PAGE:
How to Develop a Mobile Strategy for Your Library

If you’re thinking of bringing your library into the mobile realm, here are some tips for creating your strategic plan.

Ask Questions

  • The first step you’ll want to take is to ask questions of your patrons. What devices do your patrons use? Do the majority of your patrons own iPhones and high-end mobile devices or do they own basic phones that may be using older technology? This will be key in determining factors such as programming language you will want to use, media types to include or exclude, as well as whether or not it’s appropriate for you to “go mobile” at this time.
  •  

  • What types of mobile information and services would your patrons want from your library? If you work in a law firm library, odds are your patrons aren’t going to find a library presence on Foursquare of much use, but they may find QR codes or mobile access to your OPAC a great asset. Public library patrons may want to access computer station availability information while on their way to the library, while academic library patrons may want text reference services. Check out Library Journal’s 2012 Patron Profiles, a survey of 2,000 library patrons which reports on the mobile services and info they want most.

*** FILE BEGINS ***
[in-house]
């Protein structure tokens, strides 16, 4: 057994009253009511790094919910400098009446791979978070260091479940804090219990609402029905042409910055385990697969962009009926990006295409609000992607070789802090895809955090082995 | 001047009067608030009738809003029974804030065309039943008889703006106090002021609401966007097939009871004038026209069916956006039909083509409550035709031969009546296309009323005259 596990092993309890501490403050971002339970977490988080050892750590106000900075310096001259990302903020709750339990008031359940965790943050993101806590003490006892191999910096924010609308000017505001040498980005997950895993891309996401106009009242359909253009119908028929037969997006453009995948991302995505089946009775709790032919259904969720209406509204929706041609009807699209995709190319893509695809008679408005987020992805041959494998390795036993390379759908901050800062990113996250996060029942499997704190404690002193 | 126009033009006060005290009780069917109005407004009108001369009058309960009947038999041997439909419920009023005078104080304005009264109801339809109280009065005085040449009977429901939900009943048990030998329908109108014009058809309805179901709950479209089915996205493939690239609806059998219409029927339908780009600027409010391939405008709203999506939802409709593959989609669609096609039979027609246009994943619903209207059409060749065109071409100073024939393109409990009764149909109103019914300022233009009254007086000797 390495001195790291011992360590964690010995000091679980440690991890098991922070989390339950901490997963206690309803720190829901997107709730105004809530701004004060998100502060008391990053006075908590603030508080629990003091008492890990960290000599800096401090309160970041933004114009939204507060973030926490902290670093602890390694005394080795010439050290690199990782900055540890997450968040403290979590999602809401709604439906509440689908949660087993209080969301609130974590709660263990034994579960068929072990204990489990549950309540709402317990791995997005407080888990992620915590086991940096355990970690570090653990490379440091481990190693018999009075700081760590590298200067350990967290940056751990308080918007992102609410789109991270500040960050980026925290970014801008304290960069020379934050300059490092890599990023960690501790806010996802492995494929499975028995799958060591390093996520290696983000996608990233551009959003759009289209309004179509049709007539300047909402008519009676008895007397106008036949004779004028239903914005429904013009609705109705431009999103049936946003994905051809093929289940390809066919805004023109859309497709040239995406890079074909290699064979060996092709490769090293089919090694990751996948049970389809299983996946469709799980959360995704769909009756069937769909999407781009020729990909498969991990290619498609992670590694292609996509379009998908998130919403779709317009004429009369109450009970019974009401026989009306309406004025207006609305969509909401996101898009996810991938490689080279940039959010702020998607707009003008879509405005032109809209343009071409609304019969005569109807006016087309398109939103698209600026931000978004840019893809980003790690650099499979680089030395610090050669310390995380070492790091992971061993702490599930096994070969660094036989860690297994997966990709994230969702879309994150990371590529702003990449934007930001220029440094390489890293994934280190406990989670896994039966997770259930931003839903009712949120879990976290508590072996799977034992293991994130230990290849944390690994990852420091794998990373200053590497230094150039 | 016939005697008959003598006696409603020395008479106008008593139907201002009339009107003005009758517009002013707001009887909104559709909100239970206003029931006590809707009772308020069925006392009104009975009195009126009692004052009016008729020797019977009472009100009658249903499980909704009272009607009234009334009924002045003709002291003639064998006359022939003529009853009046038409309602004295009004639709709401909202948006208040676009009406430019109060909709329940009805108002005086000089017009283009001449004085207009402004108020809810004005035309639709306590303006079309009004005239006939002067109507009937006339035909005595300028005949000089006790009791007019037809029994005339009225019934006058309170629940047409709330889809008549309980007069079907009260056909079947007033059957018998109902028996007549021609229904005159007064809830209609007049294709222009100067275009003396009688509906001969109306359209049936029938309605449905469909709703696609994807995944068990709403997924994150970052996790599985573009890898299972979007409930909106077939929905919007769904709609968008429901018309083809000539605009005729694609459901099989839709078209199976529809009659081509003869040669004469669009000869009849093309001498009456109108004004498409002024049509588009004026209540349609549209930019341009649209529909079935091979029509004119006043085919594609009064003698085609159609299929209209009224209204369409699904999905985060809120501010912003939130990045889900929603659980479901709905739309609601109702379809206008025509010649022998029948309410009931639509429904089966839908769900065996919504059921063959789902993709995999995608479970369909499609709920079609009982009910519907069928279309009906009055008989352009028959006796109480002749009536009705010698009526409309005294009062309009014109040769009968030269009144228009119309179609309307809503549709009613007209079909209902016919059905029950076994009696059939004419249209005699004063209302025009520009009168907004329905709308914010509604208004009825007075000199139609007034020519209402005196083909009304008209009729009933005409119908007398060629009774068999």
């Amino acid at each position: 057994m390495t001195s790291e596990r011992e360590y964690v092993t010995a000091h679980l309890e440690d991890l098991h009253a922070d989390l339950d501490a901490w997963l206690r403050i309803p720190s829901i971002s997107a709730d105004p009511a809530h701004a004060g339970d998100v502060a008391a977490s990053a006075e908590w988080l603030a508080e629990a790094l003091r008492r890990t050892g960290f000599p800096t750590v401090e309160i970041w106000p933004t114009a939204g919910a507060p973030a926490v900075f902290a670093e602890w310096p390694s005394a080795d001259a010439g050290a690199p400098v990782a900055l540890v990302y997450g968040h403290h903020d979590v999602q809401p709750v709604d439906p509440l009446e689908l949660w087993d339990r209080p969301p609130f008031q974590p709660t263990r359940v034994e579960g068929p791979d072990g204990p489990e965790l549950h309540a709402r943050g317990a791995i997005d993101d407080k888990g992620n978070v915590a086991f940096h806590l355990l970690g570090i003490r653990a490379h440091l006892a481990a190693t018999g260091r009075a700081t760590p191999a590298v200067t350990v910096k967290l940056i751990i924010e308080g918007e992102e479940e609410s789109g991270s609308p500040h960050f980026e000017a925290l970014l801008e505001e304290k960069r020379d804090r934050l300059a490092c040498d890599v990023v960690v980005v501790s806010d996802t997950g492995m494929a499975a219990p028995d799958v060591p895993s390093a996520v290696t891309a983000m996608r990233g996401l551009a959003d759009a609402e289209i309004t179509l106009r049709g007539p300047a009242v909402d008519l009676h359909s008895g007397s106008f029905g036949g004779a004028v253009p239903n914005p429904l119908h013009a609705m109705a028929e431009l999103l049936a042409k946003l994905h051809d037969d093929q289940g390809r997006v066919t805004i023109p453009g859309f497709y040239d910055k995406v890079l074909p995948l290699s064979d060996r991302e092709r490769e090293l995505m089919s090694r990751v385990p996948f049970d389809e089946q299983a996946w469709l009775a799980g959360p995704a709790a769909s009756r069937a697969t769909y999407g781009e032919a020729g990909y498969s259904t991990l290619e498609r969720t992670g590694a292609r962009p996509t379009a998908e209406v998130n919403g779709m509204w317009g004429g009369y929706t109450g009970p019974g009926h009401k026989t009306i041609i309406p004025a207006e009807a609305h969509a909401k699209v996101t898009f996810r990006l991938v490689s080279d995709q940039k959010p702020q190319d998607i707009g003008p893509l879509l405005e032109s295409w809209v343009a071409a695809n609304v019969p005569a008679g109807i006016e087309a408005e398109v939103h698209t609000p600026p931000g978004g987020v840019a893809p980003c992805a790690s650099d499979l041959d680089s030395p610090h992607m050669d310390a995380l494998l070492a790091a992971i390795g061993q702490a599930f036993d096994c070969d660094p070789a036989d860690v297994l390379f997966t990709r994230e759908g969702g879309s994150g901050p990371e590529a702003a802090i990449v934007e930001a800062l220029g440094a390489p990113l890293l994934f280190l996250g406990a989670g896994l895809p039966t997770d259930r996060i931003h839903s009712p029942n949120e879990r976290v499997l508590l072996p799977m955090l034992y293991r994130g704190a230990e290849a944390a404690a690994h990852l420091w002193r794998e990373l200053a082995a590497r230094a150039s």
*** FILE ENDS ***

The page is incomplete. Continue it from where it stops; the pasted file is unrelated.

;

 

Start Small and Experiment

  • Start small and leave room to learn, experiment with trial initiatives first. By starting with something lightweight and free such as a QR code campaign, you can provide library decision-makers with proof-of-concept that your patrons are amenable to mobile content and services. When just getting started, go for the options that don’t have a large learning curve so that you can jump in and get your feet wet such as claiming your venue on Foursquare, or offering text alerts.

 

Consider opportunities of the mobile channel

  • Creating a mobile Web experience is not about transforming an entire Web site into a miniature version of its desktop self, it is about providing valuable information for people who do not have access to a personal computer. Think about what your patrons might find useful on the go. Hint: it’s not your collection development policy! Provide them with time-sensitive information such as when a workshop is starting, library hours, real-time computer availability, etc. as well as personalized info such as access to their accounts, info on holds placed, the ability to renew items, etc.
  •  

  • Keep in mind that location-aware applications and services are unique to the mobile realm, so why not use them to engage patrons? Interact with them on Foursquare by providing tips and check-in incentives, make sure you have a “place” on Facebook Places.
  •  

  • Texting is another service that is unique to the mobile arena, and one which is widely adopted. Think about offering the ability for your patrons to text themselves catalog records, consider offering text reference services, and you may even initiate a text alerts service to remind patrons when their books are coming due or when a workshop they’ve registered for is coming up.